# Lenovo X230 series
evdev:name:SynPS/2 Synaptics TouchPad:dmi:*svnLENOVO*:pn*ThinkPad*X230*
EVDEV_ABS_01=::100
EVDEV_ABS_36=::100
FOO=1

Now run the update commands from above. If FOO=1 doesn’t show up, then you know it’s the hwdb entry that’s not yet correct. If FOO=1 does show up in the udevadm info output, then you know the hwdb matches correctly and any issues will be in the next layer.

Increase the value with every change so you can tell whether the most recent change is applied. And before your submit a pull request, remove the FOOentry.

Oh, and once it applies correctly, I recommend restarting the system to make sure everything is in order on a freshly booted system.

Troubleshooting

The reason for adding hwdb entries is always because we want the system to handle a device in a custom way. But it’s hard to figure out what’s wrong when something doesn’t work (though 90% of the time it’s a typo in the hwdb match).

In almost all cases, the debugging sequence is the following:

  • does the FOO property show up?
  • did you run systemd-hwdb update?
  • did you run udevadm trigger?
  • did you restart the process that requires the new udev property?
  • is that process new enough to have support for that property?

If the answer to all these is “yes” and it still doesn’t work, you may have found a bug. But 99% of the time, at least one of those is a sound “no. oops.”.

Your hwdb match may run into issues with some ‘special’ characters. If your device has e.g. an ® in its device name (some Microsoft devices have this), a bug in systemd caused the match to fail. That bug is fixed now but until it’s available in your distribution, replace with an asterisk (‘*’) in your match line.

Greybeards who have been around since before 2014 (systemd v219) may remember a different tool to update the hwdb: udevadm hwdb –update. This tool still exists, but it does not have the exact same behaviour as systemd-hwdb update. I won’t go into details but the hwdb generated by the udevadm tool can provide unexpected matches if you have multiple matches with globs for the same device. A more generic glob can take precedence over a specific glob and so on. It’s a rare and niche case and fixed since systemd v233 but the udevadm behaviour remained the same for backwards-compatibility.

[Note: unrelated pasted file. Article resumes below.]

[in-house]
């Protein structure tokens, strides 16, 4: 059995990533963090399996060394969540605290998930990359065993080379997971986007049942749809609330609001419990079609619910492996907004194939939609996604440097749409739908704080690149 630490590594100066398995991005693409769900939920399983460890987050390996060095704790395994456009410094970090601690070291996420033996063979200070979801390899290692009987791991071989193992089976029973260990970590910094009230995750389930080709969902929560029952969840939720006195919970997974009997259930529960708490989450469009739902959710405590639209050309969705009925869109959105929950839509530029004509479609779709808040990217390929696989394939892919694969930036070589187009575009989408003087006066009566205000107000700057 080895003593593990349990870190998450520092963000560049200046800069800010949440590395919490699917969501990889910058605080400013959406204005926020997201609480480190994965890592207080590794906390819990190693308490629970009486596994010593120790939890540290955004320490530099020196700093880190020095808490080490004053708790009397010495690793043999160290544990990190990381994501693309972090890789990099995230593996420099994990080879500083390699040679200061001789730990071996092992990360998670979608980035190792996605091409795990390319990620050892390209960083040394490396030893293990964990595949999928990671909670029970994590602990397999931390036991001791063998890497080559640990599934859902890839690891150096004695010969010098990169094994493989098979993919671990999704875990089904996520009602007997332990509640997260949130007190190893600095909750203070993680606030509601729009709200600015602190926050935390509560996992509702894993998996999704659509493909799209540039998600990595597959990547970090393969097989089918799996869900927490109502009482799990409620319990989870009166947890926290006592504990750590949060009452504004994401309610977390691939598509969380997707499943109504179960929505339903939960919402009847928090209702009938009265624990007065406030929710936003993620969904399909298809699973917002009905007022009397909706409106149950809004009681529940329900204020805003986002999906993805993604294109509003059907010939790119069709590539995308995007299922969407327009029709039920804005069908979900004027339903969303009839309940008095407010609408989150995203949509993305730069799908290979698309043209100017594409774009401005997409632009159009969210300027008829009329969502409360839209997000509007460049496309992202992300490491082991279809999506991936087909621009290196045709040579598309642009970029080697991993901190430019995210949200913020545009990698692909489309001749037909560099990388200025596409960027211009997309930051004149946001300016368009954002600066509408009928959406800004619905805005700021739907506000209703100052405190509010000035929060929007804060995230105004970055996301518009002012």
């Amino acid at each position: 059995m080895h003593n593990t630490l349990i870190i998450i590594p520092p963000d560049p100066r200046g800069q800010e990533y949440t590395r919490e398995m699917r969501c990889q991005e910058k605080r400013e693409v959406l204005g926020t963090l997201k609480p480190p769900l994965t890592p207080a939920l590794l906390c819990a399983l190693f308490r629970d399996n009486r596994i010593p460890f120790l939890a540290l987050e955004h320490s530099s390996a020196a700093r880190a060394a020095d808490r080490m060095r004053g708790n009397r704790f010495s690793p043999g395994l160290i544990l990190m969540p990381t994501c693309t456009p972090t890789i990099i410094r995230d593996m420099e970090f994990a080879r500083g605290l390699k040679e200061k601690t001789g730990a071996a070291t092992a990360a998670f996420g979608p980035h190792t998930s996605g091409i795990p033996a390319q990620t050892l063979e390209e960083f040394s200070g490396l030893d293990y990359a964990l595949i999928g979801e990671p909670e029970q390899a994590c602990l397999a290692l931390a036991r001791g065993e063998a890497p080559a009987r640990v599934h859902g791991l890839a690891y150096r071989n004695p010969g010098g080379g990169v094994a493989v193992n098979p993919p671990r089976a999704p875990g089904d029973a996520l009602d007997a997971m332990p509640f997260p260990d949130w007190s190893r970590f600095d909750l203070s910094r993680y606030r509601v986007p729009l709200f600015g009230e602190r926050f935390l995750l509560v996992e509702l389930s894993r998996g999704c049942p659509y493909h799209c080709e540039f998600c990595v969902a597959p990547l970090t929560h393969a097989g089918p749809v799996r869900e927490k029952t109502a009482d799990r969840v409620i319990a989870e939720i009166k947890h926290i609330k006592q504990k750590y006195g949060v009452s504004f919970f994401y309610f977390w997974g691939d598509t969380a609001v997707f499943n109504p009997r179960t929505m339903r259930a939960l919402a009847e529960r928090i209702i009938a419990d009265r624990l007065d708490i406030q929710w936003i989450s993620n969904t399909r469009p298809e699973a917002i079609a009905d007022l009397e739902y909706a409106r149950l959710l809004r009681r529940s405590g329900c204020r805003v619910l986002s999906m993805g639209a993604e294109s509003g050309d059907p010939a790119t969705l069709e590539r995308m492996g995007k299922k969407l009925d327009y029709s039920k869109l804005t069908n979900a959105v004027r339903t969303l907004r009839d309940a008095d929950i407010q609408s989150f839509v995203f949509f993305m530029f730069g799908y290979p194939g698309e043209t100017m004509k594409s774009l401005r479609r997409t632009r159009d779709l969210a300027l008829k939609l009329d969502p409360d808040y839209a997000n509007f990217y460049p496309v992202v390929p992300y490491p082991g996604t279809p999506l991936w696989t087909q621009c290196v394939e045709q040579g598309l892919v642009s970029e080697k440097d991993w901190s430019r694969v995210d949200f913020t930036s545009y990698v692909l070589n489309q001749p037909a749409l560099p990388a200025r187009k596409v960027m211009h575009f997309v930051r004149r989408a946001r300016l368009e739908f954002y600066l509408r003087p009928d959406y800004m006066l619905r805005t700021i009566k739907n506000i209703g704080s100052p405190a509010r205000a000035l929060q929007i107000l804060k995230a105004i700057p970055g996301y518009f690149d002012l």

Happy updating and don’t forget to add Database Administrator to your CV when your PR gets merged.

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Miro Hrončok: Python 3.8 alpha in Fedora

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The Python developers have released the first alpha of Python 3.8.0 and you can already try it out in Fedora! Test your Python code with 3.8 early to avoid surprises once the final 3.8.0 is out in October.

Install Python 3.8 on Fedora

If you have Fedora 29 or newer, you can install Python 3.8 from the official software repository. Either with GNOME Software or with dnf:

$ sudo dnf install python38

As more alphas, betas and release candidates of Python 3.8 will be released, the Fedora package will receive updates. No need to compile your own development version of Python, just install it and have it up to date. New features will be added until the first beta.

Test your projects with Python 3.8

Run the python3.8 command to use Python 3.8 or create virtual environments with the builtin venv module, tox or with pipenv. For example:

$ git clone https://github.com/benjaminp/six.git
Cloning into 'six'...
$ cd six/
$ tox -e py38
py38 runtests: commands[0] | python -m pytest -rfsxX
================== test session starts ===================
platform linux -- Python 3.8.0a1, pytest-4.2.1, py-1.7.0, pluggy-0.8.1
collected 195 items

test_six.py ...................................... [ 19%]
.................................................. [ 45%]
.................................................. [ 70%]
..............................................s... [ 96%]
....... [100%]
========= 194 passed, 1 skipped in 0.25 seconds ==========
________________________ summary _________________________
py38: commands succeeded
congratulations 🙂

What’s new in Python 3.8

So far, only the first alpha was released, so more features will come. You can however already try out the new walrus operator:

$ python3.8
Python 3.8.0a1 (default, Feb 7 2019, 08:07:33)
[GCC 8.2.1 20181215 (Red Hat 8.2.1-6)] on linux
Type "help", "copyright", "credits" or "license" for more information.